Cynics

In James Warren & Frisbee Sheffield (eds.), The Routledge Companion to Ancient Philosophy. London, UK: Routledge. pp. 399-408 (2013)
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Abstract

This overview attempts to explain how we can come to an account of Cynicism and what that account should look like. My account suggests that Cynics are identified by living like Diogenes of Sinope, and that Diogenes' way of life is characterized by distinctive twists on three Socratic commitments. The three Socratic commitments are that success in life depends on excellence of the soul; that this excellence and success are a special achievement, requiring hard work; and that this work requires deprecating mainstream values such as wealth, fame, and ordinary political power. Diogenes' construal of success emphasizes freedom and independence, and his construal of excellence emphasizes endurance and self-mastery. On his account, the work required to achieve these is strikingly unintellectual but difficult, and the deprecation of ordinary values is especially extreme. A few interpretive puzzles about Cynicism are tackled along the way, including whether Cynicism really counts as philosophy and whether Cynics are anti-social.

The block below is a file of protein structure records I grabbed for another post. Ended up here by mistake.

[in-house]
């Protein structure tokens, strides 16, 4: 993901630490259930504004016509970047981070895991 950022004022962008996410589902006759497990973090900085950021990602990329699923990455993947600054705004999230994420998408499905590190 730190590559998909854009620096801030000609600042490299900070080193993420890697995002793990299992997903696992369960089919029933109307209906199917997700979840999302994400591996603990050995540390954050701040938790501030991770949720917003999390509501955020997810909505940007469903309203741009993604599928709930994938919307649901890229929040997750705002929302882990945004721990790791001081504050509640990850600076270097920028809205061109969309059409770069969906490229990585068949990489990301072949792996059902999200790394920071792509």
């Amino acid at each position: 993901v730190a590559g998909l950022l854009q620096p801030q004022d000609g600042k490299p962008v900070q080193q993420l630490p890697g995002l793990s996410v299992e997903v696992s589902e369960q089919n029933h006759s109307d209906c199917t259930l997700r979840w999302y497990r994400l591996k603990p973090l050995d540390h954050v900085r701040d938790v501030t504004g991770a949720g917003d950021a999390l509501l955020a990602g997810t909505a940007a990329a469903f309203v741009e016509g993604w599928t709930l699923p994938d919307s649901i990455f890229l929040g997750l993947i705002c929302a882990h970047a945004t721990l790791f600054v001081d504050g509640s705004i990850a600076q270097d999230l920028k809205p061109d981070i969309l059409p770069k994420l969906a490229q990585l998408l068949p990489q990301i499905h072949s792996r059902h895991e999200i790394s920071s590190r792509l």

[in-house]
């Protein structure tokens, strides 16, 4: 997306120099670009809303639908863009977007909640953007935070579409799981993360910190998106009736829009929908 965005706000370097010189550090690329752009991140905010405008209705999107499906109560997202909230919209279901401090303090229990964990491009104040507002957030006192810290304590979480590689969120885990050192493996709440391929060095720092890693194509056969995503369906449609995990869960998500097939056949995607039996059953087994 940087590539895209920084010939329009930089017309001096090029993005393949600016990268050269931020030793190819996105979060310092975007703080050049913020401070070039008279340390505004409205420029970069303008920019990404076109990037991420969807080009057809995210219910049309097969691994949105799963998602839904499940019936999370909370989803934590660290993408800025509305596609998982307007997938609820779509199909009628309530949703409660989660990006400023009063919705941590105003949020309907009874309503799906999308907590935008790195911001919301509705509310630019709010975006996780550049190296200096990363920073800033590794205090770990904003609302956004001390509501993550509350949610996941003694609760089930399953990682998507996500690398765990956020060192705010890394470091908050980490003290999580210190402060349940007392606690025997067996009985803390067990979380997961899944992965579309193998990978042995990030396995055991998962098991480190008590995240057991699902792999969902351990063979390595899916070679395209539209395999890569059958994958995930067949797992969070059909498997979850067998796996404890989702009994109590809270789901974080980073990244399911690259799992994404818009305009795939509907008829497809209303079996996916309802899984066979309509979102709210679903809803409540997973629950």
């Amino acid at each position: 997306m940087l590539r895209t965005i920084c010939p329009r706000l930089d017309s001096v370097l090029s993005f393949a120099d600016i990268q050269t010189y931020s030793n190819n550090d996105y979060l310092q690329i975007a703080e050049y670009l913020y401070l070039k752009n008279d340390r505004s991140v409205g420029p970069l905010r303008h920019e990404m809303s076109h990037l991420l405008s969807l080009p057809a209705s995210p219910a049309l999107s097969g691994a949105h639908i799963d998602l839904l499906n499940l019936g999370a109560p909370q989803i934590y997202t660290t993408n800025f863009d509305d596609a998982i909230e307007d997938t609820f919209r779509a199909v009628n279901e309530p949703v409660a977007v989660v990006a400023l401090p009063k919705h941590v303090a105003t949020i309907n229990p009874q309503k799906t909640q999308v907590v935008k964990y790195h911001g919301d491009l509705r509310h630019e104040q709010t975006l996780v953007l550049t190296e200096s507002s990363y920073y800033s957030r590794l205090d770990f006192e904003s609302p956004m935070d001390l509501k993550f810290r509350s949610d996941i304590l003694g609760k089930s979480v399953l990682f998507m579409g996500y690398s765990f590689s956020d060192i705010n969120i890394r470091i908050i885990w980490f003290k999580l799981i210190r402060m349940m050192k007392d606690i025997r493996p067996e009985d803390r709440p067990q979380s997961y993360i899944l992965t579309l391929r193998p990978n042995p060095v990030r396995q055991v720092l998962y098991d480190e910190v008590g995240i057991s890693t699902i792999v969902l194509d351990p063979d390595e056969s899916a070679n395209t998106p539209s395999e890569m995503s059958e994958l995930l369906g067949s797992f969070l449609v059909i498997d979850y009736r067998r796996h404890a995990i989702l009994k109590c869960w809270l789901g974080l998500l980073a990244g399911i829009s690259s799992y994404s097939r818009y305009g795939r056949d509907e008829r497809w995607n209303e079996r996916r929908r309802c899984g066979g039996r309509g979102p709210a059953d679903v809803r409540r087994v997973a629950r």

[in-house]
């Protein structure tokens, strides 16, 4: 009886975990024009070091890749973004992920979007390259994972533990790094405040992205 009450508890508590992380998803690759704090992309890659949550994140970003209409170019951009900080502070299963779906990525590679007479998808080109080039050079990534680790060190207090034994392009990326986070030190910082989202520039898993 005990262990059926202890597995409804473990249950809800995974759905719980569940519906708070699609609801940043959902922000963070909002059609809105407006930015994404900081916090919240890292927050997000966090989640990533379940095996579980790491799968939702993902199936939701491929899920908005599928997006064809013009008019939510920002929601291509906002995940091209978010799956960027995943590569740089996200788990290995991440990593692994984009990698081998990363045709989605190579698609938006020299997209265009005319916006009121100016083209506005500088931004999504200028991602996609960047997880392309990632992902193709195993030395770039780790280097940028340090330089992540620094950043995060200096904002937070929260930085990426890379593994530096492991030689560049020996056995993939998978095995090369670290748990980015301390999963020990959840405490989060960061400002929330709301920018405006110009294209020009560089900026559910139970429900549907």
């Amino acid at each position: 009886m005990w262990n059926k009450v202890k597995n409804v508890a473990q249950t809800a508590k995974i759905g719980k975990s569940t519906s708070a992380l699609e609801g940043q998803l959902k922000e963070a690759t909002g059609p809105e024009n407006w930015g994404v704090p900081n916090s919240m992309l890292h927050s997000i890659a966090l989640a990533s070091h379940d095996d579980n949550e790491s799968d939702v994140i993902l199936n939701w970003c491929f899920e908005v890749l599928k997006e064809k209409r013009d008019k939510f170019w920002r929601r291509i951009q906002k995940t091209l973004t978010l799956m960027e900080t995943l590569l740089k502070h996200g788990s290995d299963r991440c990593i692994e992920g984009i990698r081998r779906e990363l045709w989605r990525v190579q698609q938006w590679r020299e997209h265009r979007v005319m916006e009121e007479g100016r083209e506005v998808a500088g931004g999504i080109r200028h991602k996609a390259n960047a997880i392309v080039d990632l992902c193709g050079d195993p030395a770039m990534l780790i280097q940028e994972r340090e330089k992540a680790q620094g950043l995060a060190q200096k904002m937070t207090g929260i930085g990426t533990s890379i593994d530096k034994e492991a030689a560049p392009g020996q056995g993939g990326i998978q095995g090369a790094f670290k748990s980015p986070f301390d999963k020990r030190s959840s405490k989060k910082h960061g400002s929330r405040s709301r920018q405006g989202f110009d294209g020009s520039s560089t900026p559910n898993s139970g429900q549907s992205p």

Author's Profile

Eric Brown
Washington University in St. Louis

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